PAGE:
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Category: Operation

064. niches

Niches, Recoleta Cemetery

Three groups of niches can be found against the walls of Recoleta Cemetery. Closest to the entrance, group #1 is the fanciest of them all. It consists of a small, Art Deco sanctuary with two gates & no public access. Built by architect Bruno O. Fritzsche in the late 1920s for a cost of 180,000 pesos, these niches were part of a city-wide project to increase the number of burial spaces available in Buenos Aires. All sketches courtesy of Historia Digital:

Recoleta Cemetery, niches, Bruno O. Fritzsche

Decoration consists of pairs of inverted torches & a couple phrases in Latin. One reads Aequo pulsat pede which is taken from the odes of Horace. The full sentence Pallida mors aequo pulsat pede pauperum tabernas regumque turres translates to “Pale Death with impartial step knocks at poor men’s hovels and princes’ citadels.” In other words, death doesn’t discriminate based on wealth or status… we’re all equal:

Aequo pulsat pede, Recoleta Cemetery

Another bit of wisdom from Horace is over the second gate. Non omnis moriar means “I shall not wholly die.” The memory of a loved one never truly fades away:

Non omnis moriar, Recoleta Cemetery

Peeking inside, a staircase leads to more niches underground & still more Latin. But this time it’s from the Book of Job 8:9… Our days upon Earth are but a shadow:

Job 8:9, Recoleta Cemetery

Group #2 is in desperate need of repair. Most of the lower covers have broken over time leaving caskets exposed. Makeshift covers of sheet metal keep the elements at bay until restoration work can begin. A corner addition in the 1920s (also by Fritzsche) means there’s even more room below ground:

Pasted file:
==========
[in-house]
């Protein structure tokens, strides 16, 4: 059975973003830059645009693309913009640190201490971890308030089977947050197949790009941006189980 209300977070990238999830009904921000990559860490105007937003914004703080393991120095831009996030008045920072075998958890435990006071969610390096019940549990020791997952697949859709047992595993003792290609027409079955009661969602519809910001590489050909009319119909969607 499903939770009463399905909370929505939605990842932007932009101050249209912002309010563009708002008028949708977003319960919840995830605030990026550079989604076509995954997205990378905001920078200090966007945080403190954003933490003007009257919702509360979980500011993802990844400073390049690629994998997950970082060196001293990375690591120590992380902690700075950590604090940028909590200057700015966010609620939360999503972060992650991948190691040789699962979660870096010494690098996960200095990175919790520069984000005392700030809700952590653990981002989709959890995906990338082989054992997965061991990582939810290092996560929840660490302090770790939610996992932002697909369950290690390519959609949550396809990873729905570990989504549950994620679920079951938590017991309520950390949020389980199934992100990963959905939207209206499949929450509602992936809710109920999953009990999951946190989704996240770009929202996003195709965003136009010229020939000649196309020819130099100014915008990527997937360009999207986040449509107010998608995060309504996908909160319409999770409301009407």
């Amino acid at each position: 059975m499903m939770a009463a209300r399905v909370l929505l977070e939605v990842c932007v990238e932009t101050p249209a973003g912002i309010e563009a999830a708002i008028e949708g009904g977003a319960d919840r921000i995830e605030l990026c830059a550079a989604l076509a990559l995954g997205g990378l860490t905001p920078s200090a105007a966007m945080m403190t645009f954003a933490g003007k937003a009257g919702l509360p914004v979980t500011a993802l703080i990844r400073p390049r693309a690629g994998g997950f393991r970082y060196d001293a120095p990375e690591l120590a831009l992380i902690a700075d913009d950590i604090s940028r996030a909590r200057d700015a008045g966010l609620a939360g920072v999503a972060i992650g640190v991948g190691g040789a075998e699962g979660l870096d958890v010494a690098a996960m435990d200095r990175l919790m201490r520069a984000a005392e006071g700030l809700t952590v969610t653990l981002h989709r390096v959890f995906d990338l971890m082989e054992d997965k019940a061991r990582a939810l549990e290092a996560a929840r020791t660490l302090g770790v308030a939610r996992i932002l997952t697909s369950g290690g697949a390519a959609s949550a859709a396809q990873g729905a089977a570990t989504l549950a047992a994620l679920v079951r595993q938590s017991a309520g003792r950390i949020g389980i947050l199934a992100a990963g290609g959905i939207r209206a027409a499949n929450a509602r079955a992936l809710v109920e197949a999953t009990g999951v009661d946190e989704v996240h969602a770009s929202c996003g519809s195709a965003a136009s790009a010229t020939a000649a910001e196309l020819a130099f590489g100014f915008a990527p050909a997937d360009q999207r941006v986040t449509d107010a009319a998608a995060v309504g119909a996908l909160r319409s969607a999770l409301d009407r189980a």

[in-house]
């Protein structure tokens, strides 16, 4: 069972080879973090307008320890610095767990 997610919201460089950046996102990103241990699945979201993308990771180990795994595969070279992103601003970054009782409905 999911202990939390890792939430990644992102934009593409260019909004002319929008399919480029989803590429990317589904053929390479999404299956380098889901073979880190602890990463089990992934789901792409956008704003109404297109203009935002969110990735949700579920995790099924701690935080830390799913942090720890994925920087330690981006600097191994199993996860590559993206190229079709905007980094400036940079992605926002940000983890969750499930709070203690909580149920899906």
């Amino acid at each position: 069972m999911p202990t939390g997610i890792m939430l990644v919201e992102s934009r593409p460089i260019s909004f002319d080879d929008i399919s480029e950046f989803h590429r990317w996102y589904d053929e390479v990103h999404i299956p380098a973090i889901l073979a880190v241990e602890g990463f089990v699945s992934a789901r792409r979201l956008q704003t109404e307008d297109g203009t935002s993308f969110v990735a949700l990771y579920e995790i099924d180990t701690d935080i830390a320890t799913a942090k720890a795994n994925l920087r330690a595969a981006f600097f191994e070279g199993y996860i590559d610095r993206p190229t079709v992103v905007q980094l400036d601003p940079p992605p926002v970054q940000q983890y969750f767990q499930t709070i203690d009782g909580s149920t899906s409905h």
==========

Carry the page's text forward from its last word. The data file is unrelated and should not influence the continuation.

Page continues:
Niches, Recoleta Cemetery

Recoleta Cemetery, niches, Bruno O. Fritzsche

Group #3 is the largest & occupies a big portion of the south wall. Whereas the other two groups place caskets lengthwise, this one can fit many more by inserting caskets the opposite direction:

Niches, Recoleta Cemetery

When a wall of niches is this tall, ladders can’t be used by caretakers to access the upper rows. So how to they get those heavy caskets to the top? The answer is right here… A chain pulley on wheels. It must take a lot of effort since the pulley is manually operated, but no one said being a caretaker was easy:

Pulley, Recoleta Cemetery

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062. map development 1

During my first visit to Buenos Aires in March 2000, I was like every newbie in town. I wanted to see where Eva Perón was buried… assured that seeing her tomb would spark some kind of epiphany. The only problem was that there was no map to guide me. I could have asked anyone, but I challenged myself to find Evita on my own. It took me FOUR visits to the cemetery until I finally stumbled upon the site. At least I got a good overview of the cemetery while waiting that discovery.

After moving to Buenos Aires at the end of 2000, I rarely visited the cemetery. I didn’t know what to make of it, nor did I really understand why it’s so important. In July 2003 I noticed a map had finally been posted at the entrance gate. Hand-drawn with 85 spots to visit, it was hardly impressive or practical. But it was better than nothing:

July 2003 map, Recoleta Cemetery

July 2003 map, Recoleta Cemetery